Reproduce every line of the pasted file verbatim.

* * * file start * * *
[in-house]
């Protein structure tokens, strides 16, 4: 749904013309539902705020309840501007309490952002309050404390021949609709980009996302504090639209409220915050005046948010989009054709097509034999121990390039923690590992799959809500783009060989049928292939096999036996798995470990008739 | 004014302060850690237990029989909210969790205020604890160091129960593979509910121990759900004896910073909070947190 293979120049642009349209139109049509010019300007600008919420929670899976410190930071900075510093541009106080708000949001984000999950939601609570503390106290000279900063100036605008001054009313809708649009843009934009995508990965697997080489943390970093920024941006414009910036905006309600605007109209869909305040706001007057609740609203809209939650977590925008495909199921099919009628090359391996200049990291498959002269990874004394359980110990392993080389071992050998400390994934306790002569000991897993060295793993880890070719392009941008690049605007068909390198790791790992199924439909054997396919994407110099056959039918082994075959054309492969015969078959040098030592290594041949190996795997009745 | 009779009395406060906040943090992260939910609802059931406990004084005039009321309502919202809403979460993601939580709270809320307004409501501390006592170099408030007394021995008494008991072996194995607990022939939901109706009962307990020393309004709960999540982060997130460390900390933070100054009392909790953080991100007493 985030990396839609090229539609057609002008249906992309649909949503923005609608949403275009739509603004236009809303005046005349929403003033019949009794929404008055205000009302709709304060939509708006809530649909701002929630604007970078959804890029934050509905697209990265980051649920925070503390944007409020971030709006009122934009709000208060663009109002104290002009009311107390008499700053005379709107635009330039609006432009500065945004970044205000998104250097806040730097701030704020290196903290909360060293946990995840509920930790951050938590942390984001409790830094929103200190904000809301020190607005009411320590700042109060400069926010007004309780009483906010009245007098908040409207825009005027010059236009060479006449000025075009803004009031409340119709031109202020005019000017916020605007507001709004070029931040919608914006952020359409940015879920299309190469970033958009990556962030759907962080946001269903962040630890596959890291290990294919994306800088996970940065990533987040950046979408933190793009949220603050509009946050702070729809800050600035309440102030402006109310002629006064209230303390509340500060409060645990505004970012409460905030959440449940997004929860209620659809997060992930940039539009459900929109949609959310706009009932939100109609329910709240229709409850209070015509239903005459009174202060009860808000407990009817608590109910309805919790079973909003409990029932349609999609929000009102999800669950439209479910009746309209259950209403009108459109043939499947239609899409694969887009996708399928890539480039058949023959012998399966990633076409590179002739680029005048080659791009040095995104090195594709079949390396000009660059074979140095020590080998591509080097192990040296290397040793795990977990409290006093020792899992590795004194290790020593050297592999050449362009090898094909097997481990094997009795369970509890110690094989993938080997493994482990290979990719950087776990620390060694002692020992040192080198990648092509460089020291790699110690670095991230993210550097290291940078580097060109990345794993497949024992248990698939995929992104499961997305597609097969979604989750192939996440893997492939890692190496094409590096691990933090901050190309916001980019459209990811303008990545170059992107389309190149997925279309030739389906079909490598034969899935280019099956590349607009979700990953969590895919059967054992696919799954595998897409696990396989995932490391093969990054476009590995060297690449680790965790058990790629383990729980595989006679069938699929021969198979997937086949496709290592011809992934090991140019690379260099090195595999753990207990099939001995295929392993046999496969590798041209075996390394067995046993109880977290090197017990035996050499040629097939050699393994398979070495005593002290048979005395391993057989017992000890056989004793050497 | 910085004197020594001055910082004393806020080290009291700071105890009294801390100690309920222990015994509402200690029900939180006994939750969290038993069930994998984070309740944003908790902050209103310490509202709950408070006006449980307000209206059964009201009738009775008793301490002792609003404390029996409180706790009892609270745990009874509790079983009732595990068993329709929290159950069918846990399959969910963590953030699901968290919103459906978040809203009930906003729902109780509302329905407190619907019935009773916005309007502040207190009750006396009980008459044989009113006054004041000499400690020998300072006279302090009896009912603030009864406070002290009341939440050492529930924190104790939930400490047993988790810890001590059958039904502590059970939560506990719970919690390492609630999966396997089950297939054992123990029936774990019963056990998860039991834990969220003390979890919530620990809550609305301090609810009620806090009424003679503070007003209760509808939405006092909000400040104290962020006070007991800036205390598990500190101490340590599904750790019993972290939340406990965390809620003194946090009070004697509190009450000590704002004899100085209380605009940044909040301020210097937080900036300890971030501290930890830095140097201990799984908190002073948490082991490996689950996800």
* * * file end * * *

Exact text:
[in-house]
């Protein structure tokens, strides 16, 4: 749904013309539902705020309840501007309490952002309050404390021949609709980009996302504090639209409220915050005046948010989009054709097509034999121990390039923690590992799959809500783009060989049928292939096999036996798995470990008739 | 004014302060850690237990029989909210969790205020604890160091129960593979509910121990759900004896910073909070947190 293979120049642009349209139109049509010019300007600008919420929670899976410190930071900075510093541009106080708000949001984000999950939601609570503390106290000279900063100036605008001054009313809708649009843009934009995508990965697997080489943390970093920024941006414009910036905006309600605007109209869909305040706001007057609740609203809209939650977590925008495909199921099919009628090359391996200049990291498959002269990874004394359980110990392993080389071992050998400390994934306790002569000991897993060295793993880890070719392009941008690049605007068909390198790791790992199924439909054997396919994407110099056959039918082994075959054309492969015969078959040098030592290594041949190996795997009745 | 009779009395406060906040943090992260939910609802059931406990004084005039009321309502919202809403979460993601939580709270809320307004409501501390006592170099408030007394021995008494008991072996194995607990022939939901109706009962307990020393309004709960999540982060997130460390900390933070100054009392909790953080991100007493 985030990396839609090229539609057609002008249906992309649909949503923005609608949403275009739509603004236009809303005046005349929403003033019949009794929404008055205000009302709709304060939509708006809530649909701002929630604007970078959804890029934050509905697209990265980051649920925070503390944007409020971030709006009122934009709000208060663009109002104290002009009311107390008499700053005379709107635009330039609006432009500065945004970044205000998104250097806040730097701030704020290196903290909360060293946990995840509920930790951050938590942390984001409790830094929103200190904000809301020190607005009411320590700042109060400069926010007004309780009483906010009245007098908040409207825009005027010059236009060479006449000025075009803004009031409340119709031109202020005019000017916020605007507001709004070029931040919608914006952020359409940015879920299309190469970033958009990556962030759907962080946001269903962040630890596959890291290990294919994306800088996970940065990533987040950046979408933190793009949220603050509009946050702070729809800050600035309440102030402006109310002629006064209230303390509340500060409060645990505004970012409460905030959440449940997004929860209620659809997060992930940039539009459900929109949609959310706009009932939100109609329910709240229709409850209070015509239903005459009174202060009860808000407990009817608590109910309805919790079973909003409990029932349609999609929000009102999800669950439209479910009746309209259950209403009108459109043939499947239609899409694969887009996708399928890539480039058949023959012998399966990633076409590179002739680029005048080659791009040095995104090195594709079949390396000009660059074979140095020590080998591509080097192990040296290397040793795990977990409290006093020792899992590795004194290790020593050297592999050449362009090898094909097997481990094997009795369970509890110690094989993938080997493994482990290979990719950087776990620390060694002692020992040192080198990648092509460089020291790699110690670095991230993210550097290291940078580097060109990345794993497949024992248990698939995929992104499961997305597609097969979604989750192939996440893997492939890692190496094409590096691990933090901050190309916001980019459209990811303008990545170059992107389309190149997925279309030739389906079909490598034969899935280019099956590349607009979700990953969590895919059967054992696919799954595998897409696990396989995932490391093969990054476009590995060297690449680790965790058990790629383990729980595989006679069938699929021969198979997937086949496709290592011809992934090991140019690379260099090195595999753990207990099939001995295929392993046999496969590798041209075996390394067995046993109880977290090197017990035996050499040629097939050699393994398979070495005593002290048979005395391993057989017992000890056989004793050497 | 910085004197020594001055910082004393806020080290009291700071105890009294801390100690309920222990015994509402200690029900939180006994939750969290038993069930994998984070309740944003908790902050209103310490509202709950408070006006449980307000209206059964009201009738009775008793301490002792609003404390029996409180706790009892609270745990009874509790079983009732595990068993329709929290159950069918846990399959969910963590953030699901968290919103459906978040809203009930906003729902109780509302329905407190619907019935009773916005309007502040207190009750006396009980008459044989009113006054004041000499400690020998300072006279302090009896009912603030009864406070002290009341939440050492529930924190104790939930400490047993988790810890001590059958039904502590059970939560506990719970919690390492609630999966396997089950297939054992123990029936774990019963056990998860039991834990969220003390979890919530620990809550609305301090609810009620806090009424003679503070007003209760509808939405006092909000400040104290962020006070007991800036205390598990500190101490340590599904750790019993972290939340406990965390809620003194946090009070004697509190009450000590704002004899100085209380605009940044909040301020210097937080900036300890971030501290930890830095140097201990799984908190002073948490082991490996689950996800």